“Most of our land is landmined; the rest is rocky and arid. Only a small portion is cultivable,” she says, noting she now survives only with the help of her relatives.
DIFFICULTIES OF CLEARING LAND
Imtiaz Sheikh, a researcher at the University of Jammu, believes the Indian government is not adequately protecting people living near the Line of Control against landmine injuries.
“The government is not doing enough to de-mine the agricultural lands along the border with Pakistan,” he said, pointing to nearly a thousand kilometers of border area in need of help.
“The Army could not even completely restore the affected agricultural land in the plains along the international border. The real challenge lies in clearing the mined agricultural land that remains in the mountainous areas like Rajouri and Poonch in Jammu region and Baramulla and Kupwara in the Kashmir valley,” he said.
The government does not have a clear idea of the total agricultural land contaminated by mines. In April 2013, in a written reply in the state assembly, it stated that about 2,000 hectares of irrigated land has been turned into mine fields in Akhnoor sector alone.
“For defence purposes, the Army laid landmines in a large number of villages in approximately 28096 kanals (3512 hectres) of land”, the then home minister, Sajjad Ahmed Kichloo said, adding that the villagers were shifted to temporary camps.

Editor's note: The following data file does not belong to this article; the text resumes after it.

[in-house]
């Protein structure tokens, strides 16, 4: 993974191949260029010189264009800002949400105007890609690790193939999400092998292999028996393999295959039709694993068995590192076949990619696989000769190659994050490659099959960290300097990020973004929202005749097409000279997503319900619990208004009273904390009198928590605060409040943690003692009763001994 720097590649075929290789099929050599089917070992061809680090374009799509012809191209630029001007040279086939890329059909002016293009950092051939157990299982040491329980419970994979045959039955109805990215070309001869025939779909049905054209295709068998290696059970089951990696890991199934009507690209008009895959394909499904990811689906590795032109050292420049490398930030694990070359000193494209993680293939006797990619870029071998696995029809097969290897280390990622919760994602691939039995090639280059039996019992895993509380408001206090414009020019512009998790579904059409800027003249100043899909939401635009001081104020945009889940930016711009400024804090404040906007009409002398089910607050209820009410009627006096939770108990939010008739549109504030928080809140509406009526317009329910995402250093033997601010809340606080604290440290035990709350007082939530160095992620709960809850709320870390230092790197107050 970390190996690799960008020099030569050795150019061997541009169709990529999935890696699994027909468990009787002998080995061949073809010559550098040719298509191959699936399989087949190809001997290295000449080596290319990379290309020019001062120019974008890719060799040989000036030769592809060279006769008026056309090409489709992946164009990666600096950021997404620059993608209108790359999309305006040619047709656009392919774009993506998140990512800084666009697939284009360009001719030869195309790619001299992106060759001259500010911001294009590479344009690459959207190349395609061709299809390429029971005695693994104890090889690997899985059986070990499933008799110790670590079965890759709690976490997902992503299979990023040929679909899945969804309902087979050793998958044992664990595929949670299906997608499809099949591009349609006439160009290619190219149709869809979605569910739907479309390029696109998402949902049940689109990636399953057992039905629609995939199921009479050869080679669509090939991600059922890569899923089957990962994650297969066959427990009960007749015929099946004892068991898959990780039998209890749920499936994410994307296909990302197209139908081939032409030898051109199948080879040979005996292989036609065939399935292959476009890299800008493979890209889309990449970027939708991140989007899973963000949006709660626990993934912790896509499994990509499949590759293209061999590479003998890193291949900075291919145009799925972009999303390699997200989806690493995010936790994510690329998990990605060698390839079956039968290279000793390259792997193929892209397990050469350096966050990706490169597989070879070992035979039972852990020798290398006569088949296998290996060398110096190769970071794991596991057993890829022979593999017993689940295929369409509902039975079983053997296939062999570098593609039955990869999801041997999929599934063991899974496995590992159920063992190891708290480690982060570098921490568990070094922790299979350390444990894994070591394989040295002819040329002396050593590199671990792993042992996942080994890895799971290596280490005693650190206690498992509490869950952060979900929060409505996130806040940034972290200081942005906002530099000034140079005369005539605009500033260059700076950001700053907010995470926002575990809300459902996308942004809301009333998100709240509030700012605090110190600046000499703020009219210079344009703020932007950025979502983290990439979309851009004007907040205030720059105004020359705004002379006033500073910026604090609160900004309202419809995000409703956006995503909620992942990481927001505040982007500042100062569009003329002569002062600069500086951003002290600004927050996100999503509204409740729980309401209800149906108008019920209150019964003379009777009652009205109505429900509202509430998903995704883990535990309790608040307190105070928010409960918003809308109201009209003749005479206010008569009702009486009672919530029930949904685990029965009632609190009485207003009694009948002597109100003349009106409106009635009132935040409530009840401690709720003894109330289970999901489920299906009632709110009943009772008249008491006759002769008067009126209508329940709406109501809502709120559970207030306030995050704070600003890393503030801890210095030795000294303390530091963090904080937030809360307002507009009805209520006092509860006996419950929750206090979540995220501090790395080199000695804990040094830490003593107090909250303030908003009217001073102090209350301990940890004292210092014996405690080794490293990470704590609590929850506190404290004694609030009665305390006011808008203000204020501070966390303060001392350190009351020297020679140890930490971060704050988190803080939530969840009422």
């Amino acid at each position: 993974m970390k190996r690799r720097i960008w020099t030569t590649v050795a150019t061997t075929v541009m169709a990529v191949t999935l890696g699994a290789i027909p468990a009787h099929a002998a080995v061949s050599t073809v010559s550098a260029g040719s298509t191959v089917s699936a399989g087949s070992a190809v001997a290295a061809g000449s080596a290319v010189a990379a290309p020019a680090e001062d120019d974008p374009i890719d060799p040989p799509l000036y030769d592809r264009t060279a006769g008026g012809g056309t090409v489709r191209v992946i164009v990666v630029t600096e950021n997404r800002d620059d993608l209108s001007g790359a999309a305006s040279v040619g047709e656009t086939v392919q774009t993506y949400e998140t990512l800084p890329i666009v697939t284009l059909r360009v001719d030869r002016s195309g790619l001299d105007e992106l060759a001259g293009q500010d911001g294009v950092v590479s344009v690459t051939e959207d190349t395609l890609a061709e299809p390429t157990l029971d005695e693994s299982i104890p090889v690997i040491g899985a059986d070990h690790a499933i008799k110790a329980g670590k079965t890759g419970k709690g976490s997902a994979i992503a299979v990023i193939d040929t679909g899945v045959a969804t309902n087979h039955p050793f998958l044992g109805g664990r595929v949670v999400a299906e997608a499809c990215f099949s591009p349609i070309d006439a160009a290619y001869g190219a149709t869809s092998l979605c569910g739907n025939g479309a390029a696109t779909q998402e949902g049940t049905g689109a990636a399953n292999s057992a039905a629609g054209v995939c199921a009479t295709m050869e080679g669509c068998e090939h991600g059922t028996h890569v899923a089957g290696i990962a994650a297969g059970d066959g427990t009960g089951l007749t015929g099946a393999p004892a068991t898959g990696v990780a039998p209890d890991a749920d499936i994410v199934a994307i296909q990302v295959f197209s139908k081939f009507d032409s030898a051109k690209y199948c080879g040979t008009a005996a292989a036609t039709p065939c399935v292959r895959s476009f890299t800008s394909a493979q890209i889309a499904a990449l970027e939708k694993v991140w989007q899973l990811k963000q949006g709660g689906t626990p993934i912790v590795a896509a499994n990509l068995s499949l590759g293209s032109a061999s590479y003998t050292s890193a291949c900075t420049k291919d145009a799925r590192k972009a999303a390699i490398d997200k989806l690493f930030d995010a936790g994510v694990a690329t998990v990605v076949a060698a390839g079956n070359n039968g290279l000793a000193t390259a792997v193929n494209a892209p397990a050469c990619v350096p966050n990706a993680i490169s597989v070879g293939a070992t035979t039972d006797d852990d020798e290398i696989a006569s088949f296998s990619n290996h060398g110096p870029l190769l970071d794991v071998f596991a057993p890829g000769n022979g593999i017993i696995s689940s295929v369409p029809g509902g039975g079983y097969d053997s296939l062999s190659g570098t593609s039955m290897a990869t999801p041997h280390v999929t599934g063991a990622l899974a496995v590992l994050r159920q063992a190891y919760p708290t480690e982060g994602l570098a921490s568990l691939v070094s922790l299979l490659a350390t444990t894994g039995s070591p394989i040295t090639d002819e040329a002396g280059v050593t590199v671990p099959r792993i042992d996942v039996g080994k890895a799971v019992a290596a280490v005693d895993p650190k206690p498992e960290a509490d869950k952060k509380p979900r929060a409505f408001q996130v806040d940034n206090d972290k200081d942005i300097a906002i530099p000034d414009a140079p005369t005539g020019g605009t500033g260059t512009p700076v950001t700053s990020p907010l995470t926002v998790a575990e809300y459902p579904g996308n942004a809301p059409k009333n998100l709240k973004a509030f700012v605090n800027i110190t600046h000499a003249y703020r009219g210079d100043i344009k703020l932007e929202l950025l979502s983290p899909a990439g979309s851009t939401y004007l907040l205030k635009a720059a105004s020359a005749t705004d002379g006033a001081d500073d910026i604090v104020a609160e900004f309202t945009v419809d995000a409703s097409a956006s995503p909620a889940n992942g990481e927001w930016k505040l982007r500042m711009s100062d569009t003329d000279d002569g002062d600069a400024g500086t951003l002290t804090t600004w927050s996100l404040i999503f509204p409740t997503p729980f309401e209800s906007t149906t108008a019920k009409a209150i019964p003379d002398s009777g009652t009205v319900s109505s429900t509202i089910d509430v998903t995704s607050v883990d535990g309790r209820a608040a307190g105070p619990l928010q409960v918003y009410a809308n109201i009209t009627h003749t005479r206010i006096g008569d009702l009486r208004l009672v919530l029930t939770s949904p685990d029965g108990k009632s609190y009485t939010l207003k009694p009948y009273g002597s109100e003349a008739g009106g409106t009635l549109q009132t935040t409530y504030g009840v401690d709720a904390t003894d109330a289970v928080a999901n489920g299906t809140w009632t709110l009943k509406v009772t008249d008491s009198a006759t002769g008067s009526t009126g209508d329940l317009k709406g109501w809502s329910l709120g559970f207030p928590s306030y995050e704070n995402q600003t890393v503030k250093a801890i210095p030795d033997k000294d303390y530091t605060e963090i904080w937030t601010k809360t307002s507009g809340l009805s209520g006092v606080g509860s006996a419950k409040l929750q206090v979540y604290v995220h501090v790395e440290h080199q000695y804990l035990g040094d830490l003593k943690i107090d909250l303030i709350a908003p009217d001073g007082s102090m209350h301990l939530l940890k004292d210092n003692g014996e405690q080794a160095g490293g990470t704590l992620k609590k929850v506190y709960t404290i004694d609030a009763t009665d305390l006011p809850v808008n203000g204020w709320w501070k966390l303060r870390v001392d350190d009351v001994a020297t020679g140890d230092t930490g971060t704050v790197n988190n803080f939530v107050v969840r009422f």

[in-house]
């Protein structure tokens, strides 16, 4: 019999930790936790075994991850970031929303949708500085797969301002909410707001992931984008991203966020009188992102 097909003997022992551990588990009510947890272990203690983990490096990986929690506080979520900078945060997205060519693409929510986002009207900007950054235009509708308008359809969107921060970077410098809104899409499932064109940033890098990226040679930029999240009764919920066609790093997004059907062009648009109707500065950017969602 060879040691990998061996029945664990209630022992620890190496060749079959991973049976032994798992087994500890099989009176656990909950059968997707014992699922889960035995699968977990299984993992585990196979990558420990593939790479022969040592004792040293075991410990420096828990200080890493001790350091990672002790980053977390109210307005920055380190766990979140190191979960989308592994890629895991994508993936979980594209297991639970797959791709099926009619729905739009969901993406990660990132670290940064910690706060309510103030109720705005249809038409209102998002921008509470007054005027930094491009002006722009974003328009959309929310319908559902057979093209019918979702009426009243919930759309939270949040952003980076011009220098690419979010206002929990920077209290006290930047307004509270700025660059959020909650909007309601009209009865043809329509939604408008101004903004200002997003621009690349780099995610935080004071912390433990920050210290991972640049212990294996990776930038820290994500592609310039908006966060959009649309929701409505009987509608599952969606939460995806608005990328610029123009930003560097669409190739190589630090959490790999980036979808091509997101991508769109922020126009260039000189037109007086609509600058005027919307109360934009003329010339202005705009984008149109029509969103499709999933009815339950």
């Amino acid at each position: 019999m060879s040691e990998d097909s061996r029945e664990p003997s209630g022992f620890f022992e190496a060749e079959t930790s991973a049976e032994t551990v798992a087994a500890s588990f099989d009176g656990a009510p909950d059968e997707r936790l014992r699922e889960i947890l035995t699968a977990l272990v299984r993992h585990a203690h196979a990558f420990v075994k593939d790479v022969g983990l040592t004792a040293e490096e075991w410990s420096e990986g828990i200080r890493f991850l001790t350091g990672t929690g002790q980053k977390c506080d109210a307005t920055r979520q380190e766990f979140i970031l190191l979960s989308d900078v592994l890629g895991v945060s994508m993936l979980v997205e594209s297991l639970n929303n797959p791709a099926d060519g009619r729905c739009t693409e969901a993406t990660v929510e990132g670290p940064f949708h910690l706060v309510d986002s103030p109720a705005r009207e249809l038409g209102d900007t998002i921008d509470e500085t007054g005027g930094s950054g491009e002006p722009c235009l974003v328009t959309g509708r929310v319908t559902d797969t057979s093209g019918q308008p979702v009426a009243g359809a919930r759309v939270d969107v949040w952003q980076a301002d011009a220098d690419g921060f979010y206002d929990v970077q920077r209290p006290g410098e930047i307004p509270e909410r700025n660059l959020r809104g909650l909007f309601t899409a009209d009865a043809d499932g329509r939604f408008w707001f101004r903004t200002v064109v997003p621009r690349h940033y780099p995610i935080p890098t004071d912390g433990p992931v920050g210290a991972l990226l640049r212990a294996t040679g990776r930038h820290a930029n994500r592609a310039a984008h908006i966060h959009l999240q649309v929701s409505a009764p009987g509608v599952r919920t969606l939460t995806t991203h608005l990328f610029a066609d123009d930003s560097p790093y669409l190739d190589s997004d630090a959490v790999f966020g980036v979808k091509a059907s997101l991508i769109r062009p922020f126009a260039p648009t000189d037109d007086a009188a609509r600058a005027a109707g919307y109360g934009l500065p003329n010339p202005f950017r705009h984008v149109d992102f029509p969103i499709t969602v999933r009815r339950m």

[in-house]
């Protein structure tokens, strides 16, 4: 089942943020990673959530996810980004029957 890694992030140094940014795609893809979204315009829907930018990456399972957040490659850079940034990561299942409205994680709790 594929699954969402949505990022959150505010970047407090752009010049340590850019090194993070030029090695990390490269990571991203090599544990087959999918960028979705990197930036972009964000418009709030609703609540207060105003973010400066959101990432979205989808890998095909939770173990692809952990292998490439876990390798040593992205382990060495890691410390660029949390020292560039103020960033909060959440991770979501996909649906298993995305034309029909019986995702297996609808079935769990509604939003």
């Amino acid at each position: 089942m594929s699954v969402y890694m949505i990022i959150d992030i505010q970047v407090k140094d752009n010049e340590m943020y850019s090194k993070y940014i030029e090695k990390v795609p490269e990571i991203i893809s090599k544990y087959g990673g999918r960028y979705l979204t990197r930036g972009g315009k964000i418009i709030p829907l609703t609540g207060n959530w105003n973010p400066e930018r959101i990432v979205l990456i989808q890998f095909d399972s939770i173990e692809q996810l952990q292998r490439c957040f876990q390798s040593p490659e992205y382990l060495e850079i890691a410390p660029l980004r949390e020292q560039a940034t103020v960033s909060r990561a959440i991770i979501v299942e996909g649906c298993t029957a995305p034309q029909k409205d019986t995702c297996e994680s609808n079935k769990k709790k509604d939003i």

He also stated that 12040 kanals (1,505 hectres) of land had been returned to the owners by the Army after de-mining.
Regarding payment of “rental” compensation for the mined land, the minister stated in April that the Revenue Department had sent documents to the Defence Estates Officer, Udhampur. The rent would be paid to the owners once payments were cleared by the Ministry of Defence.
In May this year, Deputy Chief Minister Tara Chand sought the intervention of Union Home Minister Sushil Kumar Shinde in de-mining land in the border area.
But de-mining is never an easy job. “Complete mine clearance is not possible as their dispersal is random and scattered. Due to age, rain, rodents and other natural hazards, the landmines get de-located from their emplacements making it difficult to detect them in rugged mountainous topography,” admitted one senior Army officer on the condition of anonymity.
“The tedious process of de-mining is fraught with risk to life, and time consuming. The de-mining process is being carried out in phases in the plains of Akhnoor, whereas in hilly areas it is nearly impossible,” he added.
Experts say de-mining and compensation to affected farmers can never be a permanent solution. What is more critical, they say, is to ensure both countries accept the international convention against land mines and stop laying any additional mines.
Ashutosh Sharma is an independent journalist and media fellow with the National Foundation for India, currently reporting on conflict in Jammu and Kashmir.